The term “sex offender” implies that the individuals who engage in sexually abusive behavior are all alike and can be managed in the same way. However, because adult and juvenile sex offenders are such diverse populations, “one size fits all” approaches are neither appropriate nor effective. Determining what to do with which offenders, how and when to do it, and why it should be done demands careful consideration to the varied levels of risk, needs, development, and functioning of these individuals. This requires having access to—and making good use of—comprehensive assessment information. Put simply, well executed assessments are the key to informed decisionmaking with adult and juvenile sex offenders.
The following are among the many decisions that can be guided by assessments throughout the criminal and juvenile justice process:
- Sentencing, disposition, and placement;
- Targets, intensity, and dosage of treatment;
- Release from correctional or residential settings;
- Level of community supervision, including contact requirements;
- Types of supervision conditions imposed; and
- Application of sex offender–specific legislation, such as registration and community notification.
Each of these decisions has significant implications for public safety and, as such, the stakeholders involved in sex offender management will benefit from having reliable and comprehensive assessment information upon which to base their decisions.
Some assessments with sexually abusive individuals occur at a specified point in time within the criminal or juvenile justice process (e.g., pre–sentencing, pre–release) and are intended to assist decisionmakers with a specific inquiry. Other assessments occur at routine intervals (e.g., every six months, every contact) and are designed to provide practitioners with an ongoing snapshot of an individual’s stability, adjustment, compliance, progress, and overall circumstances, such that case management strategies can be maintained or adjusted accordingly.
As jurisdictions begin to explore the ways in which assessments are approached and used within their current systems of adult and juvenile sex offender management, it is helpful to consider them within the context of four broad categories:
- Risk assessments, to estimate recidivism potential at given points in time;
- Criminal/juvenile justice assessments, conducted by court or correctional personnel to inform initial decisions in the management process (e.g., disposition, initial supervision plans);
- Clinical assessments, conducted —by specialized mental health professionals as a means of enhancing intervention planning; and
- Ongoing, multidisciplinary assessments, which involve cumulative information–gathering and information–sharing in order to focus and refine case management strategies over time.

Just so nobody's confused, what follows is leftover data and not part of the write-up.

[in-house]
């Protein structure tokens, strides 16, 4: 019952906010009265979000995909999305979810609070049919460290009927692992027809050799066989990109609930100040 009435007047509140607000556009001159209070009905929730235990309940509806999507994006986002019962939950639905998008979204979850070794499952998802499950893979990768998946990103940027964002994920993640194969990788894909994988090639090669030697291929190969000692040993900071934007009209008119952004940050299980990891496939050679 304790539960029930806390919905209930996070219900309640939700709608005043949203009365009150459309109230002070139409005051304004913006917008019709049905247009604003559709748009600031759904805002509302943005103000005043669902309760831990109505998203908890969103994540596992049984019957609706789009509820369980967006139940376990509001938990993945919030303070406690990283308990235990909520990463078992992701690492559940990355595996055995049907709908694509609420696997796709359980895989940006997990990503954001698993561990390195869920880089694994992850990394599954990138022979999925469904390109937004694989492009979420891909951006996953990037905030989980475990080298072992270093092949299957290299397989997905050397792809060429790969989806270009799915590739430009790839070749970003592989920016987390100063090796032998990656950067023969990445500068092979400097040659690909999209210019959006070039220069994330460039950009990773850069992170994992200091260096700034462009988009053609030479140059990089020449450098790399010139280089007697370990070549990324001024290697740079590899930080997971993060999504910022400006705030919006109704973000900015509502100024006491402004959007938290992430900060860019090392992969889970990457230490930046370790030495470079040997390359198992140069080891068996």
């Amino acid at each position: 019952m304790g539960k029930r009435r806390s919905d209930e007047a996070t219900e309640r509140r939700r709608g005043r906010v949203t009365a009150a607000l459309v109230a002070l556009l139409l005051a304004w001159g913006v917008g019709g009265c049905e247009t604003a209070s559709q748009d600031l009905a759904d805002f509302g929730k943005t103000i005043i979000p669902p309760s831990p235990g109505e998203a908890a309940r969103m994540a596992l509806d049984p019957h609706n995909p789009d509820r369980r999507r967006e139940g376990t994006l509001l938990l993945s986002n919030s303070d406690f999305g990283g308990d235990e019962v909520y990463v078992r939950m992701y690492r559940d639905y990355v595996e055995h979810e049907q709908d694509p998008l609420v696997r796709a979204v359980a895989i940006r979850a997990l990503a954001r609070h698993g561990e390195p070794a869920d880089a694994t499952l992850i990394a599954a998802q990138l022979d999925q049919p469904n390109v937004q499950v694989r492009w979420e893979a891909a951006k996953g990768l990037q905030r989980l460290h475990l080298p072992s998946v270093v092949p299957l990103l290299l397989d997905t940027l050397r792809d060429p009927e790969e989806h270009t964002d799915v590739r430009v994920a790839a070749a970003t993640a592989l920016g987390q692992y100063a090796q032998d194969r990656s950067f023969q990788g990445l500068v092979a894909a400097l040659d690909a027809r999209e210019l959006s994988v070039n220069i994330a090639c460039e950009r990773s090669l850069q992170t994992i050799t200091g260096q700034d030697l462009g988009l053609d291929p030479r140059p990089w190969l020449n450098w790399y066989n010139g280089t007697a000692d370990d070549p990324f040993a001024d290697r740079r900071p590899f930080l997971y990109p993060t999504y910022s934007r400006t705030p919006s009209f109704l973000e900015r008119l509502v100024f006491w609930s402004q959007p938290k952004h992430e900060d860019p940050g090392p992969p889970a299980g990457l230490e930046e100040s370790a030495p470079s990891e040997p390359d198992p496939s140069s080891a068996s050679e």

None of these categories is mutually exclusive; important intersections and interactions are expected. Regardless of the category into which an assessment is placed, the quality and utility of most assessments often hinge on the synthesis of information from multiple parties.
By virtue of their distinct roles in the overall management process, different stakeholders tend to be limited to the kinds of information that they independently collect or observe about a given individual (e.g., from psychological testing, field contacts, treatment encounters, reports from victims), which provides a narrow and incomplete understanding of the adult or youthful offender. When key information is gathered and shared across disciplines and agencies, a more complete “picture” emerges. As a general rule, therefore, relying on a single data point or sole data source for critical decisionmaking is inadvisable.
Using multiple data sources as part of the assessment process enhances the reliability, validity, and ultimate usefulness of these assessments. Areas of convergence increase the confidence of professionals’ decisionmaking, whereas areas of divergence should lead to further exploration. When assessments of adult and juvenile sex offenders are comprehensive and reliable, stakeholders are better able to develop corresponding interventions and responses that reduce the likelihood of future victimization, increase public safety, and maximize limited resources.
Over the past several years, as policymakers and practitioners within the criminal and juvenile justice fields have become more invested in assessment–driven and evidence–based interventions, many have come to rely on three core principles of effective correctional intervention: risk, needs, and responsivity (see Andrews & Bonta, 2007; Cullen & Gendreau, 2000). When used as a framework for assessment with adult and juvenile sex offenders, these principles address the following questions:
- Which sex offenders will benefit most from treatment and supervision interventions?
- What are the specific targets of treatment and supervision that will have the greatest impact on reducing recidivism potential among sex offenders?
- How should treatment and supervision services for sex offenders be delivered in order to ensure maximum benefit from the interventions?
A wide range of potential interventions and strategies is available for managing sexually abusive individuals. However, attempting to employ all of these strategies (many of which are time and resource intensive) for all offenders is not a prudent approach, nor will it have the greatest potential to increase public safety. This is because researchers have found that better outcomes are achieved when the intensity of interventions is matched based on assessed level of risk (see Andrews & Bonta, 2007). Specifically, prioritizing higher risk adult and juvenile offenders for higher intensity services will have a greater impact on reducing recidivism than providing that same level of intervention to their lower risk counterparts; delivering intensive interventions to low risk offenders has limited to no impact and, in some cases, can actually result in increased rates of recidivism (see, e.g., Andrews & Bonta, 2007; Cullen & Gendreau, 2000; Gendreau, Goggin, Cullen, & Andrews, 2001).